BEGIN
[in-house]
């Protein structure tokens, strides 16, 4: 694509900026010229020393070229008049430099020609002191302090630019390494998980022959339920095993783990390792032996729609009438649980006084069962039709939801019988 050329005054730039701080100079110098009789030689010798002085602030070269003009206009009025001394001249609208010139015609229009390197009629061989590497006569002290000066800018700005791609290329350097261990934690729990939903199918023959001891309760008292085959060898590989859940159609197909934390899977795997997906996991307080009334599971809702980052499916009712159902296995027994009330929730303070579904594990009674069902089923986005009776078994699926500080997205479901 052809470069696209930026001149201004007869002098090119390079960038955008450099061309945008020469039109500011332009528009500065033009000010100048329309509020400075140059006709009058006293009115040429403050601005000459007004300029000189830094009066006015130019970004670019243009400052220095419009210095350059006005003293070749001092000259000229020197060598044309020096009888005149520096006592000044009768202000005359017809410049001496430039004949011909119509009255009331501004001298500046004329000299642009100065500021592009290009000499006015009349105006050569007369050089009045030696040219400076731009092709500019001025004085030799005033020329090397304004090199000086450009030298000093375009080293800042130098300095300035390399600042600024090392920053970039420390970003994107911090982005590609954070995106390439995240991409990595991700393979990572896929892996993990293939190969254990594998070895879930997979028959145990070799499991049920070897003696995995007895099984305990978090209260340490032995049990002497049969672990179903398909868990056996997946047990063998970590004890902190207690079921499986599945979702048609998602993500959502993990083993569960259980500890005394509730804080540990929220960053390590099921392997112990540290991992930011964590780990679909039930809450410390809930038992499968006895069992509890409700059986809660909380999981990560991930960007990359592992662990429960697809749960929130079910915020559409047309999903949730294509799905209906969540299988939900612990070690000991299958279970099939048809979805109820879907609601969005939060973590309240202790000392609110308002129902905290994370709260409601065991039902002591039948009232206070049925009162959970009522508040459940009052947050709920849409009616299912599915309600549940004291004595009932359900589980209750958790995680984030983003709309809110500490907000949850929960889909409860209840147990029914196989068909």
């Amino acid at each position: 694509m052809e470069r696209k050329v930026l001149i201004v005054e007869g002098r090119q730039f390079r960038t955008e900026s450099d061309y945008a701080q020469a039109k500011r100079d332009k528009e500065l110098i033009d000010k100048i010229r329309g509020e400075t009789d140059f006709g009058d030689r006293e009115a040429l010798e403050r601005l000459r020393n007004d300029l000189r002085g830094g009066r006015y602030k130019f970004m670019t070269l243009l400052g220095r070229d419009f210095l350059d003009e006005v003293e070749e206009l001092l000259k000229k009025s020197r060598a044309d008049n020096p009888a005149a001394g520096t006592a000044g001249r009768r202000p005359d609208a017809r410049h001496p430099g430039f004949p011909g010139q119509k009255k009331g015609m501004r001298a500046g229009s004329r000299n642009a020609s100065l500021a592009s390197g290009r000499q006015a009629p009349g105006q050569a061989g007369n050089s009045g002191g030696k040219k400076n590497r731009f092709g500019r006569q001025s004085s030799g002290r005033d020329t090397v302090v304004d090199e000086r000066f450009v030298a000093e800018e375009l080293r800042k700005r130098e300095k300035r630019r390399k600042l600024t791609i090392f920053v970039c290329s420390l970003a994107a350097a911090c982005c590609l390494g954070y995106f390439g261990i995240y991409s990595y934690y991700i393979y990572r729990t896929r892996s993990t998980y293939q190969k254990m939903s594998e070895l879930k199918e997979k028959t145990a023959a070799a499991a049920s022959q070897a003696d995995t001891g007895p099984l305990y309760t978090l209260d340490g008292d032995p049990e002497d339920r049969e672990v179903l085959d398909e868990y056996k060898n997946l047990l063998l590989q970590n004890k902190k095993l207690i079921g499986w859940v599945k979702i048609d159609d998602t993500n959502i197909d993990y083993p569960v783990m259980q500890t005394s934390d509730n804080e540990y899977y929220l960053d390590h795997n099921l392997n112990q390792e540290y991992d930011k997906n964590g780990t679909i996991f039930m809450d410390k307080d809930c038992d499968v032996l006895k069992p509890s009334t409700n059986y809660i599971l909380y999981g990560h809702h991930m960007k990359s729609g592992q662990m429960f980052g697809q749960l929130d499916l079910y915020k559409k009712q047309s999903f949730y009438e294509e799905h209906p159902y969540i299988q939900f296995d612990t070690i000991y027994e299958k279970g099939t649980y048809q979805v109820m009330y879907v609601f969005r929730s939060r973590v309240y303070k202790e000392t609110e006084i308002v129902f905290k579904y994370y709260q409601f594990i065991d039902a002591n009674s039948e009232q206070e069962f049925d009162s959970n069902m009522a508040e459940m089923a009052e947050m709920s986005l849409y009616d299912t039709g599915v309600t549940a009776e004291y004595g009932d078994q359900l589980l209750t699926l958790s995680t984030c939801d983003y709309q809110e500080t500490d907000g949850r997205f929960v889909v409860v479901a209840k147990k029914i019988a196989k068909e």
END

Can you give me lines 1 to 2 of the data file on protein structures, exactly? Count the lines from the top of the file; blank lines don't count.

[in-house]
């Protein structure tokens, strides 16, 4: 694509900026010229020393070229008049430099020609002191302090630019390494998980022959339920095993783990390792032996729609009438649980006084069962039709939801019988 050329005054730039701080100079110098009789030689010798002085602030070269003009206009009025001394001249609208010139015609229009390197009629061989590497006569002290000066800018700005791609290329350097261990934690729990939903199918023959001891309760008292085959060898590989859940159609197909934390899977795997997906996991307080009334599971809702980052499916009712159902296995027994009330929730303070579904594990009674069902089923986005009776078994699926500080997205479901 052809470069696209930026001149201004007869002098090119390079960038955008450099061309945008020469039109500011332009528009500065033009000010100048329309509020400075140059006709009058006293009115040429403050601005000459007004300029000189830094009066006015130019970004670019243009400052220095419009210095350059006005003293070749001092000259000229020197060598044309020096009888005149520096006592000044009768202000005359017809410049001496430039004949011909119509009255009331501004001298500046004329000299642009100065500021592009290009000499006015009349105006050569007369050089009045030696040219400076731009092709500019001025004085030799005033020329090397304004090199000086450009030298000093375009080293800042130098300095300035390399600042600024090392920053970039420390970003994107911090982005590609954070995106390439995240991409990595991700393979990572896929892996993990293939190969254990594998070895879930997979028959145990070799499991049920070897003696995995007895099984305990978090209260340490032995049990002497049969672990179903398909868990056996997946047990063998970590004890902190207690079921499986599945979702048609998602993500959502993990083993569960259980500890005394509730804080540990929220960053390590099921392997112990540290991992930011964590780990679909039930809450410390809930038992499968006895069992509890409700059986809660909380999981990560991930960007990359592992662990429960697809749960929130079910915020559409047309999903949730294509799905209906969540299988939900612990070690000991299958279970099939048809979805109820879907609601969005939060973590309240202790000392609110308002129902905290994370709260409601065991039902002591039948009232206070049925009162959970009522508040459940009052947050709920849409009616299912599915309600549940004291004595009932359900589980209750958790995680984030983003709309809110500490907000949850929960889909409860209840147990029914196989068909």